We think that no useful purpose would be served by remanding to the district judge to entertain and decide a renewed motion for a new trial. There have already been two trials, the first resulting in a hung jury and the second in a verdict for the plaintiff. Two trials are enough, and indeed, all that the judicial system can presently afford. We therefore reverse and remand to the district court with instructions to reinstate the verdict and to enter judgment upon it.
One of these witnesses was not an employee but Mays' boss, one Robert Reed, who supplied logs under contract with Pioneer. Mays in turn worked under contract with Reed
The district court also cited the holding in Chamberlain that when proven facts give equal support to conflicting inferences, the verdict must go against the party who has the burden of proof. We have held that this rule was rejected by Lavender v. Kurn, 327 U.S. 645, 66 S.Ct. 740, 90 L.Ed. 916 (1946). See Wratchford v. S. J. Groves & Sons Co., 405 F.2d 1061, 1066 & n. 14 (4th Cir. 1969)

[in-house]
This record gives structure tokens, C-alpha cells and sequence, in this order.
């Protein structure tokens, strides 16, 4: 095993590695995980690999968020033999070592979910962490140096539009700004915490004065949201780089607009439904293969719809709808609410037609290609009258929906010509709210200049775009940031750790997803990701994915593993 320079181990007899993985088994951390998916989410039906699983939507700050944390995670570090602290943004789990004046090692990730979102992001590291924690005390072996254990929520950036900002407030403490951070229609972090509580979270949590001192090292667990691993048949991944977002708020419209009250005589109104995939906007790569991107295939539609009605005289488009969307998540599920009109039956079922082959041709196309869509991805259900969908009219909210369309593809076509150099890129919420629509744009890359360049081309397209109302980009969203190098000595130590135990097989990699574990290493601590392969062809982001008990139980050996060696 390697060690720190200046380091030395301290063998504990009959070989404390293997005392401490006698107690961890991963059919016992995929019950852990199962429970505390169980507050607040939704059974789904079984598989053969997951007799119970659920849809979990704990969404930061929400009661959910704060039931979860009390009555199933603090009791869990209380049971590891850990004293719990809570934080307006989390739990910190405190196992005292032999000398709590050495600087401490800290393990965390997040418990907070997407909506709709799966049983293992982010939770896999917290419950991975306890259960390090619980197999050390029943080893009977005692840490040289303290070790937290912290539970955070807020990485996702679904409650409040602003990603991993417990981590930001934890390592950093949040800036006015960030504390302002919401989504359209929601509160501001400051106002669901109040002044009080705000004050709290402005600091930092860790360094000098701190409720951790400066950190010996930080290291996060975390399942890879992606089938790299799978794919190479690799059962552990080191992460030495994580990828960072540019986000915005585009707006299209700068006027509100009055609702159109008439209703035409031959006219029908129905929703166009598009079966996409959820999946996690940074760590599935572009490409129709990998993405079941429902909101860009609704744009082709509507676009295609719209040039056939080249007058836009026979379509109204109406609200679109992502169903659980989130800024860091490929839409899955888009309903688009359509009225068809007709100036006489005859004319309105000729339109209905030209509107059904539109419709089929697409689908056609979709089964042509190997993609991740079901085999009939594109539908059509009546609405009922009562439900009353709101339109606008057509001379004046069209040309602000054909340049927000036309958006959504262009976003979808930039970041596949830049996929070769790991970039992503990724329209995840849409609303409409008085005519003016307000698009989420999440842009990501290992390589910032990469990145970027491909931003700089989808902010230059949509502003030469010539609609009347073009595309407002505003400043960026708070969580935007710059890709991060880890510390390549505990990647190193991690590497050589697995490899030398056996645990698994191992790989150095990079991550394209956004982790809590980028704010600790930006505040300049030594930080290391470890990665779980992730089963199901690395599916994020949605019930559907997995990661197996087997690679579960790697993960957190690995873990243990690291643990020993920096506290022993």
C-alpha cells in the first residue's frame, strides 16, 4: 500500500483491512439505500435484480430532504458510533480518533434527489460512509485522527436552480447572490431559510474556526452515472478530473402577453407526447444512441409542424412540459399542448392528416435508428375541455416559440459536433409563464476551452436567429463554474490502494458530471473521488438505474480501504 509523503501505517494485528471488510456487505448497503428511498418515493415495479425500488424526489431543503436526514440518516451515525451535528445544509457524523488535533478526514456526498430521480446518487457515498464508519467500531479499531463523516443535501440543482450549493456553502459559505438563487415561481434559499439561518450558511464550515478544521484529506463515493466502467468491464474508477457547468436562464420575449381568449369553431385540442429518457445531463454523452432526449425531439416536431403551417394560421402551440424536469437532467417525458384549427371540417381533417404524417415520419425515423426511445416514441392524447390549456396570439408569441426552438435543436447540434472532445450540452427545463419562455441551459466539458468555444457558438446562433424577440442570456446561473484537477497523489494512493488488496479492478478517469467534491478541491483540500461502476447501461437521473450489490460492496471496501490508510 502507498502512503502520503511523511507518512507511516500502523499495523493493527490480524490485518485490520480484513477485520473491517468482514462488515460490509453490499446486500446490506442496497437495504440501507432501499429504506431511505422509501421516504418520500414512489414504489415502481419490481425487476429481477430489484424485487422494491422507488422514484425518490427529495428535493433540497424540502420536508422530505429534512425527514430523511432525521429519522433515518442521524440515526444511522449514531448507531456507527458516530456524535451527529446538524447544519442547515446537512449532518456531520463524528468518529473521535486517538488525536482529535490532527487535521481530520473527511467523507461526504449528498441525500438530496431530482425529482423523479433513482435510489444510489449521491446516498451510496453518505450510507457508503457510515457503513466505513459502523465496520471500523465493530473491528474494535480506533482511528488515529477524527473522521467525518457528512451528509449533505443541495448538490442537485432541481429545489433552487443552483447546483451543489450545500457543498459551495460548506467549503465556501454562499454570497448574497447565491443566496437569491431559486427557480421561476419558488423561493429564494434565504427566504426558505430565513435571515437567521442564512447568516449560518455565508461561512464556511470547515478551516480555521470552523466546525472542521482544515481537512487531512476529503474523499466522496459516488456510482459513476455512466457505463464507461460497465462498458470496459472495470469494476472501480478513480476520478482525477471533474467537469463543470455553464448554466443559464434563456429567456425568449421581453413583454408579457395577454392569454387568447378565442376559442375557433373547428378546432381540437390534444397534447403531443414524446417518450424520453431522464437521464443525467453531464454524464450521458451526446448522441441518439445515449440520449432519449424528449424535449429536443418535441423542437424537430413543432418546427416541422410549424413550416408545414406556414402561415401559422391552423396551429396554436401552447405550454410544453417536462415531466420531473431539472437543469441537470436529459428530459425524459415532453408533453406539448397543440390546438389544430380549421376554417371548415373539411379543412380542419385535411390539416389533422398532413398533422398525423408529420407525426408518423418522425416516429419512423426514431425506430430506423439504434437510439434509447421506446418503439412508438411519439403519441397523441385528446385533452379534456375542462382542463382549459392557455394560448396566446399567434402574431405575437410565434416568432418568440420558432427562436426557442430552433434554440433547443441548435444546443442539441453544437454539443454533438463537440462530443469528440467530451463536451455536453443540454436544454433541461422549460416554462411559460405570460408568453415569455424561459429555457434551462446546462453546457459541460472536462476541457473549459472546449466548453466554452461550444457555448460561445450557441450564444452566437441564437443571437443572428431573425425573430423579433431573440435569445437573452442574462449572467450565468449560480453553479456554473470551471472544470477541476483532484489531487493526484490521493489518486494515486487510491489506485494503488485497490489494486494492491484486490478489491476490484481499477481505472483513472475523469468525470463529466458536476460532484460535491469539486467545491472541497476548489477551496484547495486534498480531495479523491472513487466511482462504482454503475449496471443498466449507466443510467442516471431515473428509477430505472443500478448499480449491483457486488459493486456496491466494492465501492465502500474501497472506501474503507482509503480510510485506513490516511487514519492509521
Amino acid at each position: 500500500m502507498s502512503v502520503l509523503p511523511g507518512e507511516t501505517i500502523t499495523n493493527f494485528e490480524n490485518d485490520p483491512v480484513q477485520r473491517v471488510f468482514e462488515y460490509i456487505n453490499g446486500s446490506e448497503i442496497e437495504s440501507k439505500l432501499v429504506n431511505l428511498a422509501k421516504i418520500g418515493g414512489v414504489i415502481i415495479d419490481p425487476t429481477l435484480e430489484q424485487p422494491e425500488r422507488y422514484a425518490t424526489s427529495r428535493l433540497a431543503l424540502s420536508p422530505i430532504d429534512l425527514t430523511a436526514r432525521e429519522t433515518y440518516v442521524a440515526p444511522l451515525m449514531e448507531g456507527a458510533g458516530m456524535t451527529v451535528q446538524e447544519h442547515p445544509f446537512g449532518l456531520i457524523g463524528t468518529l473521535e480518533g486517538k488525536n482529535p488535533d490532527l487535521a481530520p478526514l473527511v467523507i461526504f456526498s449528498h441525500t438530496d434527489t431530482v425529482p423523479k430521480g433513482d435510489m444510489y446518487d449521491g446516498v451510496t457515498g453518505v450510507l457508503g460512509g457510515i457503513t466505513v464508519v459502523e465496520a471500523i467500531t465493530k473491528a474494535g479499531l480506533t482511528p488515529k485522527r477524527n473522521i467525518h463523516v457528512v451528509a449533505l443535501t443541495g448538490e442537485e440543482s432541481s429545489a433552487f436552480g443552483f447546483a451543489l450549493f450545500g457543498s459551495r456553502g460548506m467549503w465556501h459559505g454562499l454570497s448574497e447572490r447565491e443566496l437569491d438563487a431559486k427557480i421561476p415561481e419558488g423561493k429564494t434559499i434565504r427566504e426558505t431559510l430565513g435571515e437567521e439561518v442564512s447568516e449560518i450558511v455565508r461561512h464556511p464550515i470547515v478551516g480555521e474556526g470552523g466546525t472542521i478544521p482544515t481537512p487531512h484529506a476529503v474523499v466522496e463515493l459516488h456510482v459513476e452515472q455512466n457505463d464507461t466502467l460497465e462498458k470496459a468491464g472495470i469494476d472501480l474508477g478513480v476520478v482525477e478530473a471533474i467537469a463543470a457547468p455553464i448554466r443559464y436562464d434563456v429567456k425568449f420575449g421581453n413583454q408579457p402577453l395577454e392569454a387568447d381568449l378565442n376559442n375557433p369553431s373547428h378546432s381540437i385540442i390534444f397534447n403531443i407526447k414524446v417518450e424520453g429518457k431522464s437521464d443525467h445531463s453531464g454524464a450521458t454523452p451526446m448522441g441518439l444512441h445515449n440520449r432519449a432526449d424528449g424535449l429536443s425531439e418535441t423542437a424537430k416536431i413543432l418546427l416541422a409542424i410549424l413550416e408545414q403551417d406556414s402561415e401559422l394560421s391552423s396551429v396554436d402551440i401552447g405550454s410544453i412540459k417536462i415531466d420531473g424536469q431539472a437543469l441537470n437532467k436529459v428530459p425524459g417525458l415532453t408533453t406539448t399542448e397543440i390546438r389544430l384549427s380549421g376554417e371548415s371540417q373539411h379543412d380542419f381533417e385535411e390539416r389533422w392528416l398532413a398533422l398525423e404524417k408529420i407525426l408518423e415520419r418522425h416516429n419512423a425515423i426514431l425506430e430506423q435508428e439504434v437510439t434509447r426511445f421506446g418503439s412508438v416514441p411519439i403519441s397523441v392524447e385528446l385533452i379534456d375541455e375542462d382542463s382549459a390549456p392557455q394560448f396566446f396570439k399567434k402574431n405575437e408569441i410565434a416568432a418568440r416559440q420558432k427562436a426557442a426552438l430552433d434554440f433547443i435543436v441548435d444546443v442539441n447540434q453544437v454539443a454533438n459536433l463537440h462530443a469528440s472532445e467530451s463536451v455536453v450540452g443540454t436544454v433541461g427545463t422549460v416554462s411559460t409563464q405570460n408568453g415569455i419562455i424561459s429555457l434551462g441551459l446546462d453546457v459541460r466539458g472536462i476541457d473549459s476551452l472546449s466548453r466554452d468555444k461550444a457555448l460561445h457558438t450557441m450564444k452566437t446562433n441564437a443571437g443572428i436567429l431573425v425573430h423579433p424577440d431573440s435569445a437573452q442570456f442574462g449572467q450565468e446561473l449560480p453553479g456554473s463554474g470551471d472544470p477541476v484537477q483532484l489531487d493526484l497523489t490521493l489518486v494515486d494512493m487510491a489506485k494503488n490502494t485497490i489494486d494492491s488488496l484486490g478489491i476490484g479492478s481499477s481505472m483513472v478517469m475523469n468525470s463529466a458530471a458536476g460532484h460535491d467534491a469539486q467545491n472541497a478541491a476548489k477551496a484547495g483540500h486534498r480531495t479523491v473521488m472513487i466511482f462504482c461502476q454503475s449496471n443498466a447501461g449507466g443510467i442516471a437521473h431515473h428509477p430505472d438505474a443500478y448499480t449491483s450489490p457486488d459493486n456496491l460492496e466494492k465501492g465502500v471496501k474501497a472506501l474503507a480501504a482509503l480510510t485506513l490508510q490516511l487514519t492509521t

Pioneer's alternative theory of the accident to explain the inherent difficulty of how logs can roll uphill is that the logs pivoted around the front standard when the rear standard was tripped, throwing the top logs off. This hypothesis receives no support from the testimony of the log lift operator, who said he did not think the bottom logs moved at all. App. 202-03
The primary difference was that at the first trial Mays said he saw the log lift 6 to 8 feet from the truck, while at the second trial he said it was 'sitting right tight against the truck.'